Drake said there’s something special for them as a transperson about using their body in such powerful ways, crossing great distances and connecting to themself in non-gendered spaces. “In the moments when I felt like I wanted to peel my own skin off because I was so uncomfortable, I would go run or hike outside,” they said. “Having my body have function and purpose and knowing that it’s not just there to make me uncomfortable, it’s there to take me places – and it can do a really good job at that – is really special.”
Perception vs. Reality
While on the trail, Drake had to deal with all the normal things that hikers deal with – things like managing food supply, caring for blisters, and consulting maps. But Drake also had to deal with other people’s assumptions about their gender and sexuality.
They were very aware of the perpetual interaction of their gender and presumed sexuality that comes with whether people read them as feminine or masculine. Drake recalls meeting men in shelters along the trail who would say “you’re not gay, right?” while women often assumed Drake must be their new gay best friend.
“Rather than being relegated to specific gender roles and assumptions and having to navigate all these unspoken things, I just want to talk about how delicious my food is, or how terrible it is, or how really big that last mountain was,” Drake said. “I want to trade Snickers bars.”
Experiences like this are one of the things that compel Drake to share their stories. “I hope that by giving people a narrative and a face, they might better understand their own impact and pause and consider before they ask somebody on the trail a question that they would not want asked of themselves,” Drake said.
So what’s the best way to handle those hard conversations and difficult situations when they arise? Everyone probably has a different answer. For Drake, it’s all about choosing when to invest their time and energy – and often asking for something in return.
Drake isn’t afraid to give homework and set boundaries, either. “Depending on someone’s role in my role, I’ve said, ‘I’m very interested in bartering. I am going to be your ‘ask me anything’ – but I don’t do it for free,’” Drake said. “I bring experience and expertise to the table. What are you bringing to the table? Are you good at photography? Let’s also do a photography session.”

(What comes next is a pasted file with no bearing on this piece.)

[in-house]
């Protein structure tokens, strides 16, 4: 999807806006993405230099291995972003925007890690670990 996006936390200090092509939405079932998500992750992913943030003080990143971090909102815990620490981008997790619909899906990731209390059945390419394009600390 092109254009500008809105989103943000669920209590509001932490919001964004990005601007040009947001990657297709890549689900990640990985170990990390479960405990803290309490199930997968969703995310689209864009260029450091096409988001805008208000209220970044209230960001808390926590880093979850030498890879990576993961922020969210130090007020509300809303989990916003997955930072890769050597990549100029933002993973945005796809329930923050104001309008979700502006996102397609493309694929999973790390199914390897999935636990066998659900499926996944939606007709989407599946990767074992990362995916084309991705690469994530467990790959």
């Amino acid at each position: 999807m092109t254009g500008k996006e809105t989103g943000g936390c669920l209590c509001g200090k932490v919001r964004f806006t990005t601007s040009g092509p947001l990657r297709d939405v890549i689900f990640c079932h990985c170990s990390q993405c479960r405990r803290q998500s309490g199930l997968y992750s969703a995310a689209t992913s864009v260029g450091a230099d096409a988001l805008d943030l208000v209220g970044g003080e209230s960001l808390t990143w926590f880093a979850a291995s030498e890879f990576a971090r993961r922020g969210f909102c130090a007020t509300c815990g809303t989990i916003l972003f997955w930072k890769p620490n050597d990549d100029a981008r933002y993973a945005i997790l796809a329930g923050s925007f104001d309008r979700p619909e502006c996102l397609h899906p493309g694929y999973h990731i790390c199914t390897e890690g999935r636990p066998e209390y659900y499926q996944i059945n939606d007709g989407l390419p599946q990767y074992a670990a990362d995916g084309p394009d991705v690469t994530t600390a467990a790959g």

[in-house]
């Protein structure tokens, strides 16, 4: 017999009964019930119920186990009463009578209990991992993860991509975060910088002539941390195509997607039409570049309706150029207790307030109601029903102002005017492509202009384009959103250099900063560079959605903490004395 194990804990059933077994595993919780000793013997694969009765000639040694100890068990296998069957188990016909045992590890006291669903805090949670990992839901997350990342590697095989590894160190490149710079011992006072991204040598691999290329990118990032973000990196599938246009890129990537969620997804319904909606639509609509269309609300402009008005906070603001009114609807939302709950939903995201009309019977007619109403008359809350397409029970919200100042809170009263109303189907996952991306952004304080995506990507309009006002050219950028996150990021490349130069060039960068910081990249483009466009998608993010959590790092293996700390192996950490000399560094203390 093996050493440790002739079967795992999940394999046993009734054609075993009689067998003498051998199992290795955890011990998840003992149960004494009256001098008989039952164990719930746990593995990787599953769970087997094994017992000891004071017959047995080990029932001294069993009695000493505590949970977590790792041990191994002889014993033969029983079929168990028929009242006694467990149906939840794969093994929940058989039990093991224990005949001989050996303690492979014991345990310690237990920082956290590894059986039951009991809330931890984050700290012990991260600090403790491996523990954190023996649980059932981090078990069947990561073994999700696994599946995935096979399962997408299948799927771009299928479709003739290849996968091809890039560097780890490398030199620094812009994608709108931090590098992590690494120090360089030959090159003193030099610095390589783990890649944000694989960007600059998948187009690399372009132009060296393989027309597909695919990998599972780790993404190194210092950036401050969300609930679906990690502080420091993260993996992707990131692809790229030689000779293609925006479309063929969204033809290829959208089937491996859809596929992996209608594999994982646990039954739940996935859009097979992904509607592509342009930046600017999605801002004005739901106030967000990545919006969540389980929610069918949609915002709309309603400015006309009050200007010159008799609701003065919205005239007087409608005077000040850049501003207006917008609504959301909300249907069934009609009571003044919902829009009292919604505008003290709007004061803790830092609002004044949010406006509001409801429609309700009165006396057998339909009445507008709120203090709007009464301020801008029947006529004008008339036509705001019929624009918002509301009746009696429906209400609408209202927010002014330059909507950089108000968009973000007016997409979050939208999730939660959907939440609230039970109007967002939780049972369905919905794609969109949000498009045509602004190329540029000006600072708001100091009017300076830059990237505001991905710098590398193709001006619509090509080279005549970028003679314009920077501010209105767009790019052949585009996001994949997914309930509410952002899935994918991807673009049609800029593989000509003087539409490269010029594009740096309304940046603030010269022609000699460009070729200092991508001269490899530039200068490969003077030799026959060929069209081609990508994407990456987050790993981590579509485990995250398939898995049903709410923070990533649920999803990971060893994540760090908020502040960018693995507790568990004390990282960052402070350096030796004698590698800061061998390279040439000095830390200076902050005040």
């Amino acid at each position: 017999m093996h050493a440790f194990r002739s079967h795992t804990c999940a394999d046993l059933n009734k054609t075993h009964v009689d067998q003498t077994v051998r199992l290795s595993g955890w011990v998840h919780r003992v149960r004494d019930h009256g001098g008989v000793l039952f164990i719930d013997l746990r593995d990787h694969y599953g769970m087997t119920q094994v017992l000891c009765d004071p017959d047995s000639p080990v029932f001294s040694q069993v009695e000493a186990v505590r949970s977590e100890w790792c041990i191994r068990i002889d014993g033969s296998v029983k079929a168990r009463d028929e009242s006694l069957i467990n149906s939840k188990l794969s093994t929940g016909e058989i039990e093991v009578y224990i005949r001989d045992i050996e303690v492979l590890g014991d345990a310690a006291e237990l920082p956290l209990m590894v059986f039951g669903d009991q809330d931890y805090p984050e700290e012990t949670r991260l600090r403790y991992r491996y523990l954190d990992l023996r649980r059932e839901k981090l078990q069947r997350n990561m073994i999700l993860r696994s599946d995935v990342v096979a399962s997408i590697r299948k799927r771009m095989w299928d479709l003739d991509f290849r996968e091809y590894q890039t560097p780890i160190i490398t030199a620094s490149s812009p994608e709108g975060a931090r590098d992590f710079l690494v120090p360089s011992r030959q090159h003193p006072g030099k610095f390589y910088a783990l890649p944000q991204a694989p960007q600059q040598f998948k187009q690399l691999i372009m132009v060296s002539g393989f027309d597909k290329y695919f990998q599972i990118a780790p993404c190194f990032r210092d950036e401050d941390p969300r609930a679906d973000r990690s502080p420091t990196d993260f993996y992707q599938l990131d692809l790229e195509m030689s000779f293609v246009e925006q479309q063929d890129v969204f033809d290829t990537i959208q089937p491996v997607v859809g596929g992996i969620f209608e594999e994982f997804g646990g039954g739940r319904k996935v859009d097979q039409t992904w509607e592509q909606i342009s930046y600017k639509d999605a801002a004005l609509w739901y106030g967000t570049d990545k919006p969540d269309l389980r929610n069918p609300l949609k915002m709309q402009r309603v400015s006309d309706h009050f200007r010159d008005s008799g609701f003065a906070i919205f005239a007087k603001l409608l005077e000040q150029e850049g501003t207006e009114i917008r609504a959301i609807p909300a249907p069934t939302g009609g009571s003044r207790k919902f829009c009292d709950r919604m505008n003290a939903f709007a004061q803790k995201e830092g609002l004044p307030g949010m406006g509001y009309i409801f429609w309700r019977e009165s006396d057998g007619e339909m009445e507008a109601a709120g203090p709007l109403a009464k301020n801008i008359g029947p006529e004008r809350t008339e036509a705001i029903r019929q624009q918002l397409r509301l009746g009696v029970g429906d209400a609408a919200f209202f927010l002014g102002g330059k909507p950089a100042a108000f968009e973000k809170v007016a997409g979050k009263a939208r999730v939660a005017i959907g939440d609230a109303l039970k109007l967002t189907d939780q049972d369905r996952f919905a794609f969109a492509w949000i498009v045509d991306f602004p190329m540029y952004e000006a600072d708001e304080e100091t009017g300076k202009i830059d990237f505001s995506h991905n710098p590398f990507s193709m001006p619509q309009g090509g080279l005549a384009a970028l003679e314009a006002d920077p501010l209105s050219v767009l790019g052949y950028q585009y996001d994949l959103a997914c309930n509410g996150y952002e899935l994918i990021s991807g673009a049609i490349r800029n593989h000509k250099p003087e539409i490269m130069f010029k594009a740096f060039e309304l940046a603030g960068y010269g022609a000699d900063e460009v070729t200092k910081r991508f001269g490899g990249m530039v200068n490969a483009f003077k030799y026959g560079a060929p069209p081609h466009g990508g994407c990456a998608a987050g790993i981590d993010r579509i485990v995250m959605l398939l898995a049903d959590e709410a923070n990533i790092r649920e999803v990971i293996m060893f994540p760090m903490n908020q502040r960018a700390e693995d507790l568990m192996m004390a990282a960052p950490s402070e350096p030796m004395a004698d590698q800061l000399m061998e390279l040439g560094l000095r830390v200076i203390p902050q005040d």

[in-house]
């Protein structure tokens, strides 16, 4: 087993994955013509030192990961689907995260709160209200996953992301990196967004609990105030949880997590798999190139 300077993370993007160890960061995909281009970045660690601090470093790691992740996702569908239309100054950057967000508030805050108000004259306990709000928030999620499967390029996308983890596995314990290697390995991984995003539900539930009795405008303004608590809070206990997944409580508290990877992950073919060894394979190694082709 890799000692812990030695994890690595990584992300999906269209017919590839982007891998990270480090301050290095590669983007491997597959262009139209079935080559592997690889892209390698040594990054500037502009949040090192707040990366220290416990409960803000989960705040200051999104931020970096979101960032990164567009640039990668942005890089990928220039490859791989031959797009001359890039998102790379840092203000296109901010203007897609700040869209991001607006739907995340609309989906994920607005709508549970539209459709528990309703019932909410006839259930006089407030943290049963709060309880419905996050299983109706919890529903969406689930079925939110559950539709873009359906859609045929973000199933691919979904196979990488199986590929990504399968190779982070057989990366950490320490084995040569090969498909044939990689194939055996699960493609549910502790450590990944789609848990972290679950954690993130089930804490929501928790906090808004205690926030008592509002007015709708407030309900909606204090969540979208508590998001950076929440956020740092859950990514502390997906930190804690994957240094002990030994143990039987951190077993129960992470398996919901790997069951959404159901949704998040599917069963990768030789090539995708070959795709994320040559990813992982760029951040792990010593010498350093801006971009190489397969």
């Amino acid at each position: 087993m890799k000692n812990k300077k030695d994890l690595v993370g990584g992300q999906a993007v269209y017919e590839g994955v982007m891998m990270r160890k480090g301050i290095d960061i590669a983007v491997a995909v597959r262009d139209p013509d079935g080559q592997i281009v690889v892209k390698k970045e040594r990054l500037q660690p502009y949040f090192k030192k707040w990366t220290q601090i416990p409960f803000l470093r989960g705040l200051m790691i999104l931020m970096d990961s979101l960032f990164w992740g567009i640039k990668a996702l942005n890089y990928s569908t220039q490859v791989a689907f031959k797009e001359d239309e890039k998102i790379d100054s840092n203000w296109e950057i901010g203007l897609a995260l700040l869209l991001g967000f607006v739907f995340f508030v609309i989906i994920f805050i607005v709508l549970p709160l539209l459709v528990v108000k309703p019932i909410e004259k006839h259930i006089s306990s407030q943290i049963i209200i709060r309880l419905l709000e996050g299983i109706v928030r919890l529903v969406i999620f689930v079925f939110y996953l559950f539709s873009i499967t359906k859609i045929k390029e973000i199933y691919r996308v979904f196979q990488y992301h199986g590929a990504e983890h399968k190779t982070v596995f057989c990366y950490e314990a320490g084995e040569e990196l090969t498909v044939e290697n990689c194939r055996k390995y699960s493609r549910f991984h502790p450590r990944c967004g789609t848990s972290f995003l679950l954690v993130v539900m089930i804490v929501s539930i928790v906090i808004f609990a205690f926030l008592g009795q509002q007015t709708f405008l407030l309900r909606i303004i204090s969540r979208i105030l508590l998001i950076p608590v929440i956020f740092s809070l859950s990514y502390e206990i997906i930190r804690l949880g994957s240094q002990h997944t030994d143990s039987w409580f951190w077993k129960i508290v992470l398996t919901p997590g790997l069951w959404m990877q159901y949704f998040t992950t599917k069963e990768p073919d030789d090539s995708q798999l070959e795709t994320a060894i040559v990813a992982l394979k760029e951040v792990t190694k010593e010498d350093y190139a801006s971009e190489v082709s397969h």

One of the requirements to have this type of conversation with Drake is often to watch a video or read an article, etc. “I often ask people to do one of these six things, and then have that conversation in an empathetic and kind way,” they said.
Perhaps more important to Drake is remembering that they can share as much or as little of themself as they want. “That’s not a requirement for advocacy,” Drake said. I don’t owe anybody my stories. I don’t have to set myself on fire to keep other people warm.”
For now, Drake is looking forward to enjoying a few adventures close to home. These days, they’re more willing to tell people when something is none of their business and are more comfortable with the possibility of confrontation. “That was a lot of what I was looking for in hiking,” Drake said, “to find myself and find a way to live authentically and out loud without being apologetic for it – to find confidence in being who I am.”
Drake recounts a story from their first long-distance hitchhiking experience where an old Vermont man picked them up and eventually asked if they had a girlfriend. The man remained smooth as silk when Drake said no, they had a boyfriend, and proceeded to drive them for 45 minutes and refuse gas money because he believes passing on good things will make the world a nicer place.
When hard-earned confidence and comfort are met with kindness, it’s a beautiful thing. So pass it on.